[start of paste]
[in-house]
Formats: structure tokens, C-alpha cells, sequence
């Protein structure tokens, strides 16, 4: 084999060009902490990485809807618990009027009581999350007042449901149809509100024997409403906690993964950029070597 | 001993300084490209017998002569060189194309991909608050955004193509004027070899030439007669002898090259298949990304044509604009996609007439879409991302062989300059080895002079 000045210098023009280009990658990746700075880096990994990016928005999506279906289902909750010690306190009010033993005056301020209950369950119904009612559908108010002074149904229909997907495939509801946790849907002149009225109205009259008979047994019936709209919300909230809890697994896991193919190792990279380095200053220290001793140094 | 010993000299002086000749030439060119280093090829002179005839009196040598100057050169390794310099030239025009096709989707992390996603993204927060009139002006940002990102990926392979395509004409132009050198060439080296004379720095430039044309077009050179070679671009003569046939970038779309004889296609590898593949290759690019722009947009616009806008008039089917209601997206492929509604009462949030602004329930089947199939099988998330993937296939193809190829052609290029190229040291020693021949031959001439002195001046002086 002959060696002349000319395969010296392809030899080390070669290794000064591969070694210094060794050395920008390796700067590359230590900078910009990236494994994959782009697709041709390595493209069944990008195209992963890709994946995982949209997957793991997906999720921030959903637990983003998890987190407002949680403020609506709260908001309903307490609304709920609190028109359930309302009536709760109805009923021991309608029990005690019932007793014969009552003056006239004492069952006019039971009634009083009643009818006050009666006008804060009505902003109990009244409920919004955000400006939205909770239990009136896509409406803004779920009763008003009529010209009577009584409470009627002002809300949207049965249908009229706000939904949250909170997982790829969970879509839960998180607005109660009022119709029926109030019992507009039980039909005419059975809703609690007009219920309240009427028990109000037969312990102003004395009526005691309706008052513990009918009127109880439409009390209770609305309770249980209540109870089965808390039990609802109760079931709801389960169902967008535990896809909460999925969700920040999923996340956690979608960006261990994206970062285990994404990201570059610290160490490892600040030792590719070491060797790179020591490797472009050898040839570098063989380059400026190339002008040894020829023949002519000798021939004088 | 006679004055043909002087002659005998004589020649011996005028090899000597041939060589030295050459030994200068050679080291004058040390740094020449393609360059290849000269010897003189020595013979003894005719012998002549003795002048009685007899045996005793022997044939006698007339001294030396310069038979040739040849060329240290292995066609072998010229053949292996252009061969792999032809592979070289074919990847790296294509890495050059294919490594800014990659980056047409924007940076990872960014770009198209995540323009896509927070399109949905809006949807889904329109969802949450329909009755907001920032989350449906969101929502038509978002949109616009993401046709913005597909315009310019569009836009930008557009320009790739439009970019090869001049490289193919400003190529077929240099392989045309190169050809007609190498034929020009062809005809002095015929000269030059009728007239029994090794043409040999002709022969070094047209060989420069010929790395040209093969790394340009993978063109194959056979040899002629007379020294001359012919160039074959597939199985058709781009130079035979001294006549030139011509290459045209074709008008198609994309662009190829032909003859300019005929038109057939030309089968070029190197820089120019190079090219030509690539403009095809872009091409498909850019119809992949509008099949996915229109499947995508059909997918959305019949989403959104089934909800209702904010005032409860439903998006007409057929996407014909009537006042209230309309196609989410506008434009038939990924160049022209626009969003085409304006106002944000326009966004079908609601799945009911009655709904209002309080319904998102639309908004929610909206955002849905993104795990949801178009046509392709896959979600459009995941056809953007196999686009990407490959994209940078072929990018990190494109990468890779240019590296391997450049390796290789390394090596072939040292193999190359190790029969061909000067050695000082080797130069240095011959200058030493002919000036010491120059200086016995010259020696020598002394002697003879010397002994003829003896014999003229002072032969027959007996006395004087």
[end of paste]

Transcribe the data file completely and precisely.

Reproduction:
[in-house]
Formats: structure tokens, C-alpha cells, sequence
């Protein structure tokens, strides 16, 4: 084999060009902490990485809807618990009027009581999350007042449901149809509100024997409403906690993964950029070597 | 001993300084490209017998002569060189194309991909608050955004193509004027070899030439007669002898090259298949990304044509604009996609007439879409991302062989300059080895002079 000045210098023009280009990658990746700075880096990994990016928005999506279906289902909750010690306190009010033993005056301020209950369950119904009612559908108010002074149904229909997907495939509801946790849907002149009225109205009259008979047994019936709209919300909230809890697994896991193919190792990279380095200053220290001793140094 | 010993000299002086000749030439060119280093090829002179005839009196040598100057050169390794310099030239025009096709989707992390996603993204927060009139002006940002990102990926392979395509004409132009050198060439080296004379720095430039044309077009050179070679671009003569046939970038779309004889296609590898593949290759690019722009947009616009806008008039089917209601997206492929509604009462949030602004329930089947199939099988998330993937296939193809190829052609290029190229040291020693021949031959001439002195001046002086 002959060696002349000319395969010296392809030899080390070669290794000064591969070694210094060794050395920008390796700067590359230590900078910009990236494994994959782009697709041709390595493209069944990008195209992963890709994946995982949209997957793991997906999720921030959903637990983003998890987190407002949680403020609506709260908001309903307490609304709920609190028109359930309302009536709760109805009923021991309608029990005690019932007793014969009552003056006239004492069952006019039971009634009083009643009818006050009666006008804060009505902003109990009244409920919004955000400006939205909770239990009136896509409406803004779920009763008003009529010209009577009584409470009627002002809300949207049965249908009229706000939904949250909170997982790829969970879509839960998180607005109660009022119709029926109030019992507009039980039909005419059975809703609690007009219920309240009427028990109000037969312990102003004395009526005691309706008052513990009918009127109880439409009390209770609305309770249980209540109870089965808390039990609802109760079931709801389960169902967008535990896809909460999925969700920040999923996340956690979608960006261990994206970062285990994404990201570059610290160490490892600040030792590719070491060797790179020591490797472009050898040839570098063989380059400026190339002008040894020829023949002519000798021939004088 | 006679004055043909002087002659005998004589020649011996005028090899000597041939060589030295050459030994200068050679080291004058040390740094020449393609360059290849000269010897003189020595013979003894005719012998002549003795002048009685007899045996005793022997044939006698007339001294030396310069038979040739040849060329240290292995066609072998010229053949292996252009061969792999032809592979070289074919990847790296294509890495050059294919490594800014990659980056047409924007940076990872960014770009198209995540323009896509927070399109949905809006949807889904329109969802949450329909009755907001920032989350449906969101929502038509978002949109616009993401046709913005597909315009310019569009836009930008557009320009790739439009970019090869001049490289193919400003190529077929240099392989045309190169050809007609190498034929020009062809005809002095015929000269030059009728007239029994090794043409040999002709022969070094047209060989420069010929790395040209093969790394340009993978063109194959056979040899002629007379020294001359012919160039074959597939199985058709781009130079035979001294006549030139011509290459045209074709008008198609994309662009190829032909003859300019005929038109057939030309089968070029190197820089120019190079090219030509690539403009095809872009091409498909850019119809992949509008099949996915229109499947995508059909997918959305019949989403959104089934909800209702904010005032409860439903998006007409057929996407014909009537006042209230309309196609989410506008434009038939990924160049022209626009969003085409304006106002944000326009966004079908609601799945009911009655709904209002309080319904998102639309908004929610909206955002849905993104795990949801178009046509392709896959979600459009995941056809953007196999686009990407490959994209940078072929990018990190494109990468890779240019590296391997450049390796290789390394090596072939040292193999190359190790029969061909000067050695000082080797130069240095011959200058030493002919000036010491120059200086016995010259020696020598002394002697003879010397002994003829003896014999003229002072032969027959007996006395004087």